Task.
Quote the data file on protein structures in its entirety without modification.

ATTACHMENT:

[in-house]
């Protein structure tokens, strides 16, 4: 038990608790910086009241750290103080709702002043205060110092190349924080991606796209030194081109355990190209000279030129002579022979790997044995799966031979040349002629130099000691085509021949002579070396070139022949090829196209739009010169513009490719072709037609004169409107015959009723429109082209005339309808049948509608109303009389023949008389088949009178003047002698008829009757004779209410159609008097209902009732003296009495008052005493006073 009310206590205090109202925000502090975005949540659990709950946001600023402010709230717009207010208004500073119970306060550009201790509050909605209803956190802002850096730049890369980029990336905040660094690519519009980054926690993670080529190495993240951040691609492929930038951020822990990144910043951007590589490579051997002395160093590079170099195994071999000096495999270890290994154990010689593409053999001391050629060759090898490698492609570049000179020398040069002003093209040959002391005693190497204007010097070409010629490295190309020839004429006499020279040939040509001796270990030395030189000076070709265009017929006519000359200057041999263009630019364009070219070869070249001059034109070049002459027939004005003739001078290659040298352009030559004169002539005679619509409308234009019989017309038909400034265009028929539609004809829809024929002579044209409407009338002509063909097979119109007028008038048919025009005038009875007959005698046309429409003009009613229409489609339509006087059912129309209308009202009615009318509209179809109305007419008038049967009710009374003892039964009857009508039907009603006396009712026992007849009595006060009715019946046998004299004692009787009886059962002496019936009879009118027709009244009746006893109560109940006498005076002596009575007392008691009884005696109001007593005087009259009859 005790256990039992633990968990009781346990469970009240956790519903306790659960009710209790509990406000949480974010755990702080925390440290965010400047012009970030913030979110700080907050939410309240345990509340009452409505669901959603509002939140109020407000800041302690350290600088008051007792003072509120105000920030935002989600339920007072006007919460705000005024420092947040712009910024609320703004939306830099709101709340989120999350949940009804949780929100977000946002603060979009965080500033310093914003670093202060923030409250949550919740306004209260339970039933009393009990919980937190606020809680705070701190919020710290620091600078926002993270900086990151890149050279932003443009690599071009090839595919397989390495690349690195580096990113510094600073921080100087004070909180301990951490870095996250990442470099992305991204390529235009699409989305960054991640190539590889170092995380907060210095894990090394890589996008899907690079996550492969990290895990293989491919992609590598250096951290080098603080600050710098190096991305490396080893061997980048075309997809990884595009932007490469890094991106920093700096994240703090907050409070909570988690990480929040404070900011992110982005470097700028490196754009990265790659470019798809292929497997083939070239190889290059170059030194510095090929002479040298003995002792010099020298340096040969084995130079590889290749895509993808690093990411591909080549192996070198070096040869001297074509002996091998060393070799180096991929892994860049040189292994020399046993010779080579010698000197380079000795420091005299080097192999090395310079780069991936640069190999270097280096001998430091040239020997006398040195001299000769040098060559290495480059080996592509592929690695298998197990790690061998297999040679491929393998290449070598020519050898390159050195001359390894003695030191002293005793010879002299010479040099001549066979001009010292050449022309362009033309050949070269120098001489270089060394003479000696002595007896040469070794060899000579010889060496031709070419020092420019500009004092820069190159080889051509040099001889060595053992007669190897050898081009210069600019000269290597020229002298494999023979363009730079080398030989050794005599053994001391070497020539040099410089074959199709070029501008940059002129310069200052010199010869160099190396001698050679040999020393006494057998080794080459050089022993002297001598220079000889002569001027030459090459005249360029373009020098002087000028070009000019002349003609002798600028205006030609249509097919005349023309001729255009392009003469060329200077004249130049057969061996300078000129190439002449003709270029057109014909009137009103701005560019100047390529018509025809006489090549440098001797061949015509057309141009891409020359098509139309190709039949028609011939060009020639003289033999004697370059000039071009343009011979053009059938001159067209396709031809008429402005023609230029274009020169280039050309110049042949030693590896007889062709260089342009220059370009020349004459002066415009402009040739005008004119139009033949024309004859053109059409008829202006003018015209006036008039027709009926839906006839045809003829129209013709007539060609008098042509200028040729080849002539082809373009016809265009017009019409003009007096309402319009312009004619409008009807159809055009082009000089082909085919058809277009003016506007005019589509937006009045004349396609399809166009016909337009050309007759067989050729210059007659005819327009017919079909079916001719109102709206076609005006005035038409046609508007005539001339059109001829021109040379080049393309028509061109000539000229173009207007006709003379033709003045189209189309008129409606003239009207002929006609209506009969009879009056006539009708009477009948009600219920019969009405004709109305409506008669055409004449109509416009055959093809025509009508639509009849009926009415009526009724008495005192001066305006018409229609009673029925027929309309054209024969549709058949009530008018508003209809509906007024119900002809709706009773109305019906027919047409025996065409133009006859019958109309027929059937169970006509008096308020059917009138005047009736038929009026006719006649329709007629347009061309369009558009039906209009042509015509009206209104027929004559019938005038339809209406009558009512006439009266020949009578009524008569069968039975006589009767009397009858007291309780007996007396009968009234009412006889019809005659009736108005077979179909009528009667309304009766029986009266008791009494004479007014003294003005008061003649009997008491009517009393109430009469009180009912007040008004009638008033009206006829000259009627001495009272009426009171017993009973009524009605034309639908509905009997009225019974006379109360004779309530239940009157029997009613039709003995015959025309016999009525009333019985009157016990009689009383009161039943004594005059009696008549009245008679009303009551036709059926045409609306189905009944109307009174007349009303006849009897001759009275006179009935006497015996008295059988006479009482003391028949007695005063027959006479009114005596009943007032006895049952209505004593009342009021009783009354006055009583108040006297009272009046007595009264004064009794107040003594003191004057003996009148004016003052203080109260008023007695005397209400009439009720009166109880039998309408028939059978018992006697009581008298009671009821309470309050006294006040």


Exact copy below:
[in-house]
């Protein structure tokens, strides 16, 4: 038990608790910086009241750290103080709702002043205060110092190349924080991606796209030194081109355990190209000279030129002579022979790997044995799966031979040349002629130099000691085509021949002579070396070139022949090829196209739009010169513009490719072709037609004169409107015959009723429109082209005339309808049948509608109303009389023949008389088949009178003047002698008829009757004779209410159609008097209902009732003296009495008052005493006073 009310206590205090109202925000502090975005949540659990709950946001600023402010709230717009207010208004500073119970306060550009201790509050909605209803956190802002850096730049890369980029990336905040660094690519519009980054926690993670080529190495993240951040691609492929930038951020822990990144910043951007590589490579051997002395160093590079170099195994071999000096495999270890290994154990010689593409053999001391050629060759090898490698492609570049000179020398040069002003093209040959002391005693190497204007010097070409010629490295190309020839004429006499020279040939040509001796270990030395030189000076070709265009017929006519000359200057041999263009630019364009070219070869070249001059034109070049002459027939004005003739001078290659040298352009030559004169002539005679619509409308234009019989017309038909400034265009028929539609004809829809024929002579044209409407009338002509063909097979119109007028008038048919025009005038009875007959005698046309429409003009009613229409489609339509006087059912129309209308009202009615009318509209179809109305007419008038049967009710009374003892039964009857009508039907009603006396009712026992007849009595006060009715019946046998004299004692009787009886059962002496019936009879009118027709009244009746006893109560109940006498005076002596009575007392008691009884005696109001007593005087009259009859 005790256990039992633990968990009781346990469970009240956790519903306790659960009710209790509990406000949480974010755990702080925390440290965010400047012009970030913030979110700080907050939410309240345990509340009452409505669901959603509002939140109020407000800041302690350290600088008051007792003072509120105000920030935002989600339920007072006007919460705000005024420092947040712009910024609320703004939306830099709101709340989120999350949940009804949780929100977000946002603060979009965080500033310093914003670093202060923030409250949550919740306004209260339970039933009393009990919980937190606020809680705070701190919020710290620091600078926002993270900086990151890149050279932003443009690599071009090839595919397989390495690349690195580096990113510094600073921080100087004070909180301990951490870095996250990442470099992305991204390529235009699409989305960054991640190539590889170092995380907060210095894990090394890589996008899907690079996550492969990290895990293989491919992609590598250096951290080098603080600050710098190096991305490396080893061997980048075309997809990884595009932007490469890094991106920093700096994240703090907050409070909570988690990480929040404070900011992110982005470097700028490196754009990265790659470019798809292929497997083939070239190889290059170059030194510095090929002479040298003995002792010099020298340096040969084995130079590889290749895509993808690093990411591909080549192996070198070096040869001297074509002996091998060393070799180096991929892994860049040189292994020399046993010779080579010698000197380079000795420091005299080097192999090395310079780069991936640069190999270097280096001998430091040239020997006398040195001299000769040098060559290495480059080996592509592929690695298998197990790690061998297999040679491929393998290449070598020519050898390159050195001359390894003695030191002293005793010879002299010479040099001549066979001009010292050449022309362009033309050949070269120098001489270089060394003479000696002595007896040469070794060899000579010889060496031709070419020092420019500009004092820069190159080889051509040099001889060595053992007669190897050898081009210069600019000269290597020229002298494999023979363009730079080398030989050794005599053994001391070497020539040099410089074959199709070029501008940059002129310069200052010199010869160099190396001698050679040999020393006494057998080794080459050089022993002297001598220079000889002569001027030459090459005249360029373009020098002087000028070009000019002349003609002798600028205006030609249509097919005349023309001729255009392009003469060329200077004249130049057969061996300078000129190439002449003709270029057109014909009137009103701005560019100047390529018509025809006489090549440098001797061949015509057309141009891409020359098509139309190709039949028609011939060009020639003289033999004697370059000039071009343009011979053009059938001159067209396709031809008429402005023609230029274009020169280039050309110049042949030693590896007889062709260089342009220059370009020349004459002066415009402009040739005008004119139009033949024309004859053109059409008829202006003018015209006036008039027709009926839906006839045809003829129209013709007539060609008098042509200028040729080849002539082809373009016809265009017009019409003009007096309402319009312009004619409008009807159809055009082009000089082909085919058809277009003016506007005019589509937006009045004349396609399809166009016909337009050309007759067989050729210059007659005819327009017919079909079916001719109102709206076609005006005035038409046609508007005539001339059109001829021109040379080049393309028509061109000539000229173009207007006709003379033709003045189209189309008129409606003239009207002929006609209506009969009879009056006539009708009477009948009600219920019969009405004709109305409506008669055409004449109509416009055959093809025509009508639509009849009926009415009526009724008495005192001066305006018409229609009673029925027929309309054209024969549709058949009530008018508003209809509906007024119900002809709706009773109305019906027919047409025996065409133009006859019958109309027929059937169970006509008096308020059917009138005047009736038929009026006719006649329709007629347009061309369009558009039906209009042509015509009206209104027929004559019938005038339809209406009558009512006439009266020949009578009524008569069968039975006589009767009397009858007291309780007996007396009968009234009412006889019809005659009736108005077979179909009528009667309304009766029986009266008791009494004479007014003294003005008061003649009997008491009517009393109430009469009180009912007040008004009638008033009206006829000259009627001495009272009426009171017993009973009524009605034309639908509905009997009225019974006379109360004779309530239940009157029997009613039709003995015959025309016999009525009333019985009157016990009689009383009161039943004594005059009696008549009245008679009303009551036709059926045409609306189905009944109307009174007349009303006849009897001759009275006179009935006497015996008295059988006479009482003391028949007695005063027959006479009114005596009943007032006895049952209505004593009342009021009783009354006055009583108040006297009272009046007595009264004064009794107040003594003191004057003996009148004016003052203080109260008023007695005397209400009439009720009166109880039998309408028939059978018992006697009581008298009671009821309470309050006294006040």